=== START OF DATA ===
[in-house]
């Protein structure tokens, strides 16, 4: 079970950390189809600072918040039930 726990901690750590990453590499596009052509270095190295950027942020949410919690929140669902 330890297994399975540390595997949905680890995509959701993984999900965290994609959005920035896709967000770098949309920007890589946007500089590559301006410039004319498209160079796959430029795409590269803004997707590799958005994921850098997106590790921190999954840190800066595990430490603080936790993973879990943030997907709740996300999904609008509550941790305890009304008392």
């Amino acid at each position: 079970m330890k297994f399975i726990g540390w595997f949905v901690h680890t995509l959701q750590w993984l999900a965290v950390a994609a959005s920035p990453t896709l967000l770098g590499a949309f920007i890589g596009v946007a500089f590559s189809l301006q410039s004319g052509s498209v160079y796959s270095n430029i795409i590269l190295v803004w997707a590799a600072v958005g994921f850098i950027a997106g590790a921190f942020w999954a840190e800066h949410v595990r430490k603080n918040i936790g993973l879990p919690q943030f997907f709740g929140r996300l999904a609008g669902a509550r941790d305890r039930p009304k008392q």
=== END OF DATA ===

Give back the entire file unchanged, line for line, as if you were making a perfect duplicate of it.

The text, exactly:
[in-house]
């Protein structure tokens, strides 16, 4: 079970950390189809600072918040039930 726990901690750590990453590499596009052509270095190295950027942020949410919690929140669902 330890297994399975540390595997949905680890995509959701993984999900965290994609959005920035896709967000770098949309920007890589946007500089590559301006410039004319498209160079796959430029795409590269803004997707590799958005994921850098997106590790921190999954840190800066595990430490603080936790993973879990943030997907709740996300999904609008509550941790305890009304008392």
């Amino acid at each position: 079970m330890k297994f399975i726990g540390w595997f949905v901690h680890t995509l959701q750590w993984l999900a965290v950390a994609a959005s920035p990453t896709l967000l770098g590499a949309f920007i890589g596009v946007a500089f590559s189809l301006q410039s004319g052509s498209v160079y796959s270095n430029i795409i590269l190295v803004w997707a590799a600072v958005g994921f850098i950027a997106g590790a921190f942020w999954a840190e800066h949410v595990r430490k603080n918040i936790g993973l879990p919690q943030f997907f709740g929140r996300l999904a609008g669902a509550r941790d305890r039930p009304k008392q």